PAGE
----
By Kevin E. Noonan --
On Tuesday, for the second day in a row, Senator Patrick Leahy (D-VT) (at right) stood on the floor of the Senate and argued for his colleagues to pass S. 23, now named the "Invent America Act." In Tuesday's action (which can be seen here: Senate Session, Part I and Senate Session, Part 2), Senator Leahy introduced a Manager's Amendment (the reported provisions of which are summarized below). In addition, Senator Mark Kirk (R-IL), joined by Senator Mark Pryor (D-AR), introduced an amendment (S.AMDT.123) to provide a fast lane for small businesses within the USPTO, while Senator DeMint (R-SC) introduced an amendment not germane to patent law. Senator Leahy, while yielding to permit these amendments to be entered, insisted in each instance that the Manager's Amendment be the amendment under consideration by the Senate at all times.
The Manager's amendment is expected to have the following effects:
• Change the title of S. 23 to the "America Invents Act"
• Change the date of the repeal of statutory invention registrations, which are used only in first-to-invent, to conform to the date of the change to first-inventor-to-file.
• Strike all damages language remaining in the bill -- including the gatekeeper, sequencing, and recodification of current law as subsection (a) which was the "grand compromise" brokered in the last Congress by Senator Dianne Feinstein (D-CA), then-Senator Arlen Spector (R, then D-PA), and Senator Leahy. The bill now makes no changes to 35 U.S.C. § 284; this turn of events is ironic, in view of the importance of changes to this section in motivating support and providing the genesis for patent reform.
• Regarding the post-grant review provisions, replace the subsection imposing a six-month deadline on filing after litigation is commenced with a provision requiring a court to consider a preliminary injunction without taking the existence of either a petition or post-grant review proceeding into account if the patent owner sues within 3 months of the issuance of patent.
• Limit the post-grant review provisions to only "first-inventor-to-file" patents -- i.e., "first-to-invent" patents will not be subject to post-grant review. The rationale for this change is that first-to-invent patents raise discovery-intensive invention-date and secret-prior-art issues that would be difficult to address in an administrative proceeding. This also facilitates PTO institution of the post-grant review regime. In light of this change, the time for implementing post-grant review is moved back to one year after enactment, so that it becomes effective at the same time other provisions of the new law are implemented, which is what the PTO is said to prefer.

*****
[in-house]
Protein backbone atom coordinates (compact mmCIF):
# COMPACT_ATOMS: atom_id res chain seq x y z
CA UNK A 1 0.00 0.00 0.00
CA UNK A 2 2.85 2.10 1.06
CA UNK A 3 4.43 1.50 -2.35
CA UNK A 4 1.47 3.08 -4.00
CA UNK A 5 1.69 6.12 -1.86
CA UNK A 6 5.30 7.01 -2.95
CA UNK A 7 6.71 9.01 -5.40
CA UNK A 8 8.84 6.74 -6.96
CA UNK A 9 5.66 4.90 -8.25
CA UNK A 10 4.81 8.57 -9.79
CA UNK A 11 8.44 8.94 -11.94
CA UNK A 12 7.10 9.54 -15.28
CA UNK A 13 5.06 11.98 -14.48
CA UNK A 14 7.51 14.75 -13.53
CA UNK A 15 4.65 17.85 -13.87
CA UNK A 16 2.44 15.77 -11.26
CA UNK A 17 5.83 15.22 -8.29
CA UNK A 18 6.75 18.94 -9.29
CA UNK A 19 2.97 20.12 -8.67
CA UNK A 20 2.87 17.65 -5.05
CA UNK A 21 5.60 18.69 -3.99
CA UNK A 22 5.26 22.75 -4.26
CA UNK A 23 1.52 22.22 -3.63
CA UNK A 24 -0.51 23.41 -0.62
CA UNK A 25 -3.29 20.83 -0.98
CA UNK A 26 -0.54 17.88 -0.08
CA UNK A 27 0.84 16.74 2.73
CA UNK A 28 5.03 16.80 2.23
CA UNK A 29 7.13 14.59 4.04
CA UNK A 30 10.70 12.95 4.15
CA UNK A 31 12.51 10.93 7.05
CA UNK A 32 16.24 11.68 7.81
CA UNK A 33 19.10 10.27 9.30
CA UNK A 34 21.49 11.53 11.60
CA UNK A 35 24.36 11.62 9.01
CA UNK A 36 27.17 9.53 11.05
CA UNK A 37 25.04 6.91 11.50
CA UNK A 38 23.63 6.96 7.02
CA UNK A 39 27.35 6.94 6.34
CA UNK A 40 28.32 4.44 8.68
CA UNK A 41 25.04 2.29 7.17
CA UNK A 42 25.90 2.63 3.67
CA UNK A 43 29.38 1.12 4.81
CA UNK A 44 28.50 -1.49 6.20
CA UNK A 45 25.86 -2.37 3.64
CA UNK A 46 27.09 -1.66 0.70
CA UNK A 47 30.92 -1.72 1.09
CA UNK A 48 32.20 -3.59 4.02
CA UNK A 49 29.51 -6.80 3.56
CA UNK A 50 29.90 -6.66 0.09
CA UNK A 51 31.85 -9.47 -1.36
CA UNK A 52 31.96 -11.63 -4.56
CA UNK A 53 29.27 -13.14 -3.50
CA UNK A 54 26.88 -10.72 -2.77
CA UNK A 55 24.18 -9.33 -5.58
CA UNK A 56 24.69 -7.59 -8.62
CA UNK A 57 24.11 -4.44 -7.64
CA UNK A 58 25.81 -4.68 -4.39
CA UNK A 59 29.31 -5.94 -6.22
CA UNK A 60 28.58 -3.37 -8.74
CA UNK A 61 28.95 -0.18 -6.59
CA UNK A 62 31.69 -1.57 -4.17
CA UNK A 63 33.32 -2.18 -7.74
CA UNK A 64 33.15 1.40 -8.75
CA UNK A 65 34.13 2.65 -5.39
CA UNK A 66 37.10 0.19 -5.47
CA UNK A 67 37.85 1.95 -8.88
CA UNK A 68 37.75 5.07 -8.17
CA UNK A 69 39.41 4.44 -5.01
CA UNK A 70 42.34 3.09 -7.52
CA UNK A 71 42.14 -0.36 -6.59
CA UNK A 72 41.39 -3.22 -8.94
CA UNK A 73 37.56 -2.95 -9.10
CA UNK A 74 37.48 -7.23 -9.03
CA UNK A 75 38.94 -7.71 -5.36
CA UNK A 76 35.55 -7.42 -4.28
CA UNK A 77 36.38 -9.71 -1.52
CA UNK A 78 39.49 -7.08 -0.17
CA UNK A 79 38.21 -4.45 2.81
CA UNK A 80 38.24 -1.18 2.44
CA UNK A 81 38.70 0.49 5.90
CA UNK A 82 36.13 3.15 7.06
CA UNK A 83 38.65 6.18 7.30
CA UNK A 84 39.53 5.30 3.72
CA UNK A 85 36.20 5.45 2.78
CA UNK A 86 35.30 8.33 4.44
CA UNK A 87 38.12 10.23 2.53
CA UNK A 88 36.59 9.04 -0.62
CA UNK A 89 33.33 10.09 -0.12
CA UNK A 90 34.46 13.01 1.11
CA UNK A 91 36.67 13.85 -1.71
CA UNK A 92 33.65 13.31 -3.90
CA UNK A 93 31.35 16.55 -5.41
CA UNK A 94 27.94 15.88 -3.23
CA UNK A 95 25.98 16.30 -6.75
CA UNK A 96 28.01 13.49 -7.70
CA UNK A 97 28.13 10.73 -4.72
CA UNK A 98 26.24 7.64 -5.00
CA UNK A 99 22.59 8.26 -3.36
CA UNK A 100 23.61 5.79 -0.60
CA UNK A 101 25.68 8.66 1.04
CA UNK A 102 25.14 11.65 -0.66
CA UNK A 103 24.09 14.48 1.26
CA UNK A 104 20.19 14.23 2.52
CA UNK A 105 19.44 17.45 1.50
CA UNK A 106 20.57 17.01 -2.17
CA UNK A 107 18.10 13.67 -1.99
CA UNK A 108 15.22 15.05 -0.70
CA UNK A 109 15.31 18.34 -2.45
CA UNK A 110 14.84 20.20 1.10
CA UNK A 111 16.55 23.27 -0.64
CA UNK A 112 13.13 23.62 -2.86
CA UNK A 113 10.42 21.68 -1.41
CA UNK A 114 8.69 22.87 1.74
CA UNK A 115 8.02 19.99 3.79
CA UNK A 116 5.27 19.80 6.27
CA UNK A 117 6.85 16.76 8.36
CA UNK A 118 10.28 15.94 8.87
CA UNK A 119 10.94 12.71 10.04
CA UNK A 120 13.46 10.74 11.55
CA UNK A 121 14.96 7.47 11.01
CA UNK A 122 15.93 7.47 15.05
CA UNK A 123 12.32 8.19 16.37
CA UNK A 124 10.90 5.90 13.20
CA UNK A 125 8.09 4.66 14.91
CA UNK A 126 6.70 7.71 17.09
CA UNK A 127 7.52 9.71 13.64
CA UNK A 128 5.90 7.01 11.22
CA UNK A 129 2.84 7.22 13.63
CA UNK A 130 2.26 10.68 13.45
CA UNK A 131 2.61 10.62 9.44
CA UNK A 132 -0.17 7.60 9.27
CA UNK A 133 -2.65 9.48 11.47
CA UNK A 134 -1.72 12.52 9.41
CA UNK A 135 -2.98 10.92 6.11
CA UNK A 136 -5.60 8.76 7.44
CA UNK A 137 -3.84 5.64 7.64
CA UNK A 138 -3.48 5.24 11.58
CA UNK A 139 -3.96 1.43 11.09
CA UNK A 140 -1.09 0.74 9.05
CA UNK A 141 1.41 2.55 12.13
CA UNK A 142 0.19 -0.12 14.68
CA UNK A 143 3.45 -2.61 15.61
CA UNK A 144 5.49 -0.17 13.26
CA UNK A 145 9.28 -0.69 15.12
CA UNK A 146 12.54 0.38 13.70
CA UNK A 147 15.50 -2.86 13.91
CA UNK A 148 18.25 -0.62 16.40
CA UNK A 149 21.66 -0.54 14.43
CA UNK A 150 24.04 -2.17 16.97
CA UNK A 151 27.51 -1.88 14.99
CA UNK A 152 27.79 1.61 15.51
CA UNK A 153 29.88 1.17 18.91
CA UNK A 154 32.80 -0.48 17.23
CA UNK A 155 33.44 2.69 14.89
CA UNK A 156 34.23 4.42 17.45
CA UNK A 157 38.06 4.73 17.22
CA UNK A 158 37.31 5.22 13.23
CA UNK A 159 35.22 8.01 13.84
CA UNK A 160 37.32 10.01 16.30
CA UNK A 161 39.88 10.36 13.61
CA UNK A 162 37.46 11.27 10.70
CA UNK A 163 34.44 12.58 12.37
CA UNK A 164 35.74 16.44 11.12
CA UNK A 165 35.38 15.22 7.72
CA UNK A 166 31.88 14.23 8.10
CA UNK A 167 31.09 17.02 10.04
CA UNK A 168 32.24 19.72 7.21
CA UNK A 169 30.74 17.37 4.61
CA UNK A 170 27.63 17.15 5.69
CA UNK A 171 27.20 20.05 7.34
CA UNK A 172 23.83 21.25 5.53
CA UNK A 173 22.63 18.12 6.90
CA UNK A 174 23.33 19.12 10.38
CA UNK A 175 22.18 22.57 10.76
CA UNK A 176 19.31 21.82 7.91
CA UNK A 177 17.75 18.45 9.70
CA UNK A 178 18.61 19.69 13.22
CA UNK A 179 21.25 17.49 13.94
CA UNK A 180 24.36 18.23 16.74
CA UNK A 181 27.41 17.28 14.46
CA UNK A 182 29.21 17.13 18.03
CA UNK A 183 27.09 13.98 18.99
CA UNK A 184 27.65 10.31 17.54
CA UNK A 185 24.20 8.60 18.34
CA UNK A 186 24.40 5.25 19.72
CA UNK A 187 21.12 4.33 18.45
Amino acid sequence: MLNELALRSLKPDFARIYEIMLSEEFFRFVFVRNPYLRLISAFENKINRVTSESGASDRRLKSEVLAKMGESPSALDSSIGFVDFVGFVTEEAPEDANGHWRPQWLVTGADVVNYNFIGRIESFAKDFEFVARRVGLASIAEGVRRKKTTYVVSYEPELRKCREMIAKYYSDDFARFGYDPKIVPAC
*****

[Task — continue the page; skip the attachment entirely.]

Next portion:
• Give the Director discretion to continue to use old inter partes reexam during the first four years after the new law is implemented. The Director believes his reforms in the Office have greatly improved the existing inter partes procedure, and it may actually work more efficiently. The existing inter partes procedure can also be used for post-grant review proceedings that are instituted only on the basis of patents and printed publications.
• Strike the codification of the In re TS Tech USA Corp. case regarding transfer-of-venue rule. TS Tech already applies as a matter of case law in the Fifth Circuit. (The Federal Circuit applies regional circuit law to procedural matters, and reads Fifth Circuit law as applying the transfer of venue rule.) Complaints about venue generally focus on the Eastern District of Texas, so there is little need to apply TS Tech nationally or by Act of Congress.
• Add a new provision requiring the Director to charge reduced fees to small entities for use of accelerated examination.
• Add language making clear that the repeal of the Baldwin rule (which rule requires Federal Circuit judges to live within 50 miles of Washington, D.C.) shall not be construed to require the Administrative Office of the Courts to provide judges with office space or staff outside of D.C.
• Broaden the definition of "microentity," a status that entitles applicants to reduced fees (purportedly with PTO approval).
• In the tax patents section, add language: (1) clarifying that the legislation does not bar patenting of tax software that is novel as software -- i.e., where the innovation is in the software, although this may not survive to final passage; and (2) establishing that making tax strategies unpatentable shall not be construed to imply that other business methods are patentable or valid. This is intended to avoid the implication from Bilski v. Kappos (2010), where the Supreme Court interpreted Congress's 1999 enactment of a prior-user right that only applied against business-method patents as implying that business methods qualify as patentable subject matter under § 101, which was enacted in 1793.